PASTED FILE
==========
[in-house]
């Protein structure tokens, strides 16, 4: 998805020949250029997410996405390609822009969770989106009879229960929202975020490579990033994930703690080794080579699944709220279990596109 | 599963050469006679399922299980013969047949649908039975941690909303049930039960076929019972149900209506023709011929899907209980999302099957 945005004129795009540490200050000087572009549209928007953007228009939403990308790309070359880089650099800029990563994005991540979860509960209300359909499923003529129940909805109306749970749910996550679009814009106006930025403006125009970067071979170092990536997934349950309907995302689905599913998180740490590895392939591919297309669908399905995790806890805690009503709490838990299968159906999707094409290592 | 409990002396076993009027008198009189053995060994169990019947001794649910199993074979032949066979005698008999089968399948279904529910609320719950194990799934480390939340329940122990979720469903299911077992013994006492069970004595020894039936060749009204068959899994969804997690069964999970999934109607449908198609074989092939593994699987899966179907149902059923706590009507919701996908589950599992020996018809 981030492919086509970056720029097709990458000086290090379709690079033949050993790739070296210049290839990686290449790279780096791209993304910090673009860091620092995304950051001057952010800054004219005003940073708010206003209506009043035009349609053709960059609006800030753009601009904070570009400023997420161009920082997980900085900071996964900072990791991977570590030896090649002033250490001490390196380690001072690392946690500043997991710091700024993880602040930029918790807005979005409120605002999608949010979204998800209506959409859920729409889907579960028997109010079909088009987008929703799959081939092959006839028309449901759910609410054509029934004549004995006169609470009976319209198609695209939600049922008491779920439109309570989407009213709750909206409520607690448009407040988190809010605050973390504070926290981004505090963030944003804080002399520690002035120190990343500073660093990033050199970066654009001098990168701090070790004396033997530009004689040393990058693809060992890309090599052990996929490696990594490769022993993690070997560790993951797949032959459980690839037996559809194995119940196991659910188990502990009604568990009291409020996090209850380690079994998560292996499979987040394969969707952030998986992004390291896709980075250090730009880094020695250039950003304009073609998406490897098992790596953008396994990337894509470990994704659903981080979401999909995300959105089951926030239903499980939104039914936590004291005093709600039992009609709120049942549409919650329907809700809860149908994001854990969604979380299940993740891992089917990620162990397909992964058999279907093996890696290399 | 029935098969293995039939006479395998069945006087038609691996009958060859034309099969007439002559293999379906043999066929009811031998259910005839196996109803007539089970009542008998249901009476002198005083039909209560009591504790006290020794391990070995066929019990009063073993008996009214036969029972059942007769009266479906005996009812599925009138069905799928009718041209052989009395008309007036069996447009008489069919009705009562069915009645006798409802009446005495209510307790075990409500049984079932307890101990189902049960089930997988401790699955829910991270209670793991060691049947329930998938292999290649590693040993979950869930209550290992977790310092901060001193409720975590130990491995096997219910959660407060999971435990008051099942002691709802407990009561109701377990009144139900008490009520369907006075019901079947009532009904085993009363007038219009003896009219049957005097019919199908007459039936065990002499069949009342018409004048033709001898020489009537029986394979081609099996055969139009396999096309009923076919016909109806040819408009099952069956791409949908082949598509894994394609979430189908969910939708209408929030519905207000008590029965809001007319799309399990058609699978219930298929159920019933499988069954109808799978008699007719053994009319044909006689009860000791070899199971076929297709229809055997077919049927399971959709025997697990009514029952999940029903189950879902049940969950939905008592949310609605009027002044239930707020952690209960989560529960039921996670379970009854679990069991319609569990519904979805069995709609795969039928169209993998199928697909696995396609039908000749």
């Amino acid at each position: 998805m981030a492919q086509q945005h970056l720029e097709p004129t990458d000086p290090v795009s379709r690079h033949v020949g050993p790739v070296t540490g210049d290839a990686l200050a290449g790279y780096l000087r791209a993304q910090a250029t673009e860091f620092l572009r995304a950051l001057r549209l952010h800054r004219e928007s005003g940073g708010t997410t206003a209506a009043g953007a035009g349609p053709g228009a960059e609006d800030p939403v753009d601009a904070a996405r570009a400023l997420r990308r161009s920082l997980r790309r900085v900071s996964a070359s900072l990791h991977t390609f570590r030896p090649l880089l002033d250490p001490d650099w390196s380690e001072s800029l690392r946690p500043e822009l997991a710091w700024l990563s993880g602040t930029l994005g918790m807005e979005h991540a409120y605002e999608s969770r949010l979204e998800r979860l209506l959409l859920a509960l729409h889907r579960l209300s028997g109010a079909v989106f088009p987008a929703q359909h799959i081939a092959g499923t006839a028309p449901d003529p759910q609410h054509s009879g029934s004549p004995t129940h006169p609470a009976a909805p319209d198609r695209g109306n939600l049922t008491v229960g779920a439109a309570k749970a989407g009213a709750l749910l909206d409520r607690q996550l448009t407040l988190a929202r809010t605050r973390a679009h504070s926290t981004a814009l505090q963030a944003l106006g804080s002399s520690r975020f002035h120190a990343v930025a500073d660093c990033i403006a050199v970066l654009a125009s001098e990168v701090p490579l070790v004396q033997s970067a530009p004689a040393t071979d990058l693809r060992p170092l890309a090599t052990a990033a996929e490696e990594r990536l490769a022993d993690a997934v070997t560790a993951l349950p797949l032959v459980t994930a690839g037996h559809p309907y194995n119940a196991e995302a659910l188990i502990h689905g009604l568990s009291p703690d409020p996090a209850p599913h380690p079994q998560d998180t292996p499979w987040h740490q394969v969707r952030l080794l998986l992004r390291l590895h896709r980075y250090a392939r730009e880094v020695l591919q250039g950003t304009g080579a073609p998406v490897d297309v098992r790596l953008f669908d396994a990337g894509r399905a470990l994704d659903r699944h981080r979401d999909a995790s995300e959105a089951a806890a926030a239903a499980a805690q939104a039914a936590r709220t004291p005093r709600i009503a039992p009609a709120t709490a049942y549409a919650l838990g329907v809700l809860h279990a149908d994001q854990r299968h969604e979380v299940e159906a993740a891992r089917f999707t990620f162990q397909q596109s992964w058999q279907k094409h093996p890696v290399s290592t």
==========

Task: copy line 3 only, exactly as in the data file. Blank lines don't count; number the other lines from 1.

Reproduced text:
């Amino acid at each position: 998805m981030a492919q086509q945005h970056l720029e097709p004129t990458d000086p290090v795009s379709r690079h033949v020949g050993p790739v070296t540490g210049d290839a990686l200050a290449g790279y780096l000087r791209a993304q910090a250029t673009e860091f620092l572009r995304a950051l001057r549209l952010h800054r004219e928007s005003g940073g708010t997410t206003a209506a009043g953007a035009g349609p053709g228009a960059e609006d800030p939403v753009d601009a904070a996405r570009a400023l997420r990308r161009s920082l997980r790309r900085v900071s996964a070359s900072l990791h991977t390609f570590r030896p090649l880089l002033d250490p001490d650099w390196s380690e001072s800029l690392r946690p500043e822009l997991a710091w700024l990563s993880g602040t930029l994005g918790m807005e979005h991540a409120y605002e999608s969770r949010l979204e998800r979860l209506l959409l859920a509960l729409h889907r579960l209300s028997g109010a079909v989106f088009p987008a929703q359909h799959i081939a092959g499923t006839a028309p449901d003529p759910q609410h054509s009879g029934s004549p004995t129940h006169p609470a009976a909805p319209d198609r695209g109306n939600l049922t008491v229960g779920a439109a309570k749970a989407g009213a709750l749910l909206d409520r607690q996550l448009t407040l988190a929202r809010t605050r973390a679009h504070s926290t981004a814009l505090q963030a944003l106006g804080s002399s520690r975020f002035h120190a990343v930025a500073d660093c990033i403006a050199v970066l654009a125009s001098e990168v701090p490579l070790v004396q033997s970067a530009p004689a040393t071979d990058l693809r060992p170092l890309a090599t052990a990033a996929e490696e990594r990536l490769a022993d993690a997934v070997t560790a993951l349950p797949l032959v459980t994930a690839g037996h559809p309907y194995n119940a196991e995302a659910l188990i502990h689905g009604l568990s009291p703690d409020p996090a209850p599913h380690p079994q998560d998180t292996p499979w987040h740490q394969v969707r952030l080794l998986l992004r390291l590895h896709r980075y250090a392939r730009e880094v020695l591919q250039g950003t304009g080579a073609p998406v490897d297309v098992r790596l953008f669908d396994a990337g894509r399905a470990l994704d659903r699944h981080r979401d999909a995790s995300e959105a089951a806890a926030a239903a499980a805690q939104a039914a936590r709220t004291p005093r709600i009503a039992p009609a709120t709490a049942y549409a919650l838990g329907v809700l809860h279990a149908d994001q854990r299968h969604e979380v299940e159906a993740a891992r089917f999707t990620f162990q397909q596109s992964w058999q279907k094409h093996p890696v290399s290592t």